New York State Lags In Dealing With Gambling Addiction
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Though not commonly associated with gambling like New Jersey or Nevada, New York state features a wide variety of legal gambling options—tribal casinos, off-track betting, and the state lottery—and rakes in a whopping $3.2 billion annually. But the state only spends about $2.2 million on programs that address compulsive gambling, putting New York far behind other states.
“It’s not even close to what we need,” said James Maney, director of the New York Council on Problem Gambling. “Gambling is more normalized now. It’s not just the lottery or casinos. It’s fantasy football. Sports betting. Internet betting. Every form of gambling has taken off, and we haven’t done a great job of responding to it."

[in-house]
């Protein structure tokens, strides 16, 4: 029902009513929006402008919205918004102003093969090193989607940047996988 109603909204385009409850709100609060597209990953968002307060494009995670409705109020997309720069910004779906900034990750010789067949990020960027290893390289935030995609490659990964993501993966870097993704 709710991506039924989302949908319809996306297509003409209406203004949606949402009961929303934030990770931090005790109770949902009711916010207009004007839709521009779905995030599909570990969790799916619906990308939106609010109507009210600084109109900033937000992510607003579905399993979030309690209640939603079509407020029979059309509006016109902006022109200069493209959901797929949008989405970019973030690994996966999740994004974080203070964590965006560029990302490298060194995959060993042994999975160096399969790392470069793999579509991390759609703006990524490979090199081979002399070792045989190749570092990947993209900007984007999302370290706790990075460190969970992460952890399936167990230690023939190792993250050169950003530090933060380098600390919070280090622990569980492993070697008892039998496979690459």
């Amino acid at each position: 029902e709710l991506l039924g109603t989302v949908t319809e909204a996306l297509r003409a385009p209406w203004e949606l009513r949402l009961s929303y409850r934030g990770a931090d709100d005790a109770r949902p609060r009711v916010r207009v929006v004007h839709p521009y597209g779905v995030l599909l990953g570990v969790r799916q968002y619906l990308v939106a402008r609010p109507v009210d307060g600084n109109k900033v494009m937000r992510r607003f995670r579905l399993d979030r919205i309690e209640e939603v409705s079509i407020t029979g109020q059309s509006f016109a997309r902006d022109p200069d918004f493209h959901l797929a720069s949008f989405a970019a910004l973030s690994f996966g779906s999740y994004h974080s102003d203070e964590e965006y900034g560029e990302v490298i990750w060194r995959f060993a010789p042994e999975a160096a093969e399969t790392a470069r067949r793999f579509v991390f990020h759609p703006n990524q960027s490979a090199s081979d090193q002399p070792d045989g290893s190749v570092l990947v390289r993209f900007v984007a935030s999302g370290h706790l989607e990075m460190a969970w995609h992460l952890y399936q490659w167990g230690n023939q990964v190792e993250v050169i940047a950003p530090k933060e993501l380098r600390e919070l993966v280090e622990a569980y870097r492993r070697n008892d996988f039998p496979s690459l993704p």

With New York about to build four new casinos upstate, calls for doing more to recognize and treat gambling addiction have grown louder.
“As we increase gambling opportunities, we’re going to have a lot more addiction,” said state Assemblyman Steven Cymbrowitz, (D-Brooklyn). “We’ve got to do more.”
According to some estimates, the new casinos will contribute an additional $3.5 million toward addiction programs—a significant increase that nonetheless falls short of the mark. Currently, there are an estimated 600,000 to 1 million problem gamblers in New York, many of whom don't seek help. But with the increased revenues expected from the new casinos, as well as new strategies designed to address a growing problem, state officials feel that they're taking the issue seriously.
“We are committed to problem gambling education and treatment,” said Arlene Gonzalez-Sanchez, Commissioner of the New York State Office of Alcoholism and Substance Abuse Services (OASAS). “We’re on the right track.”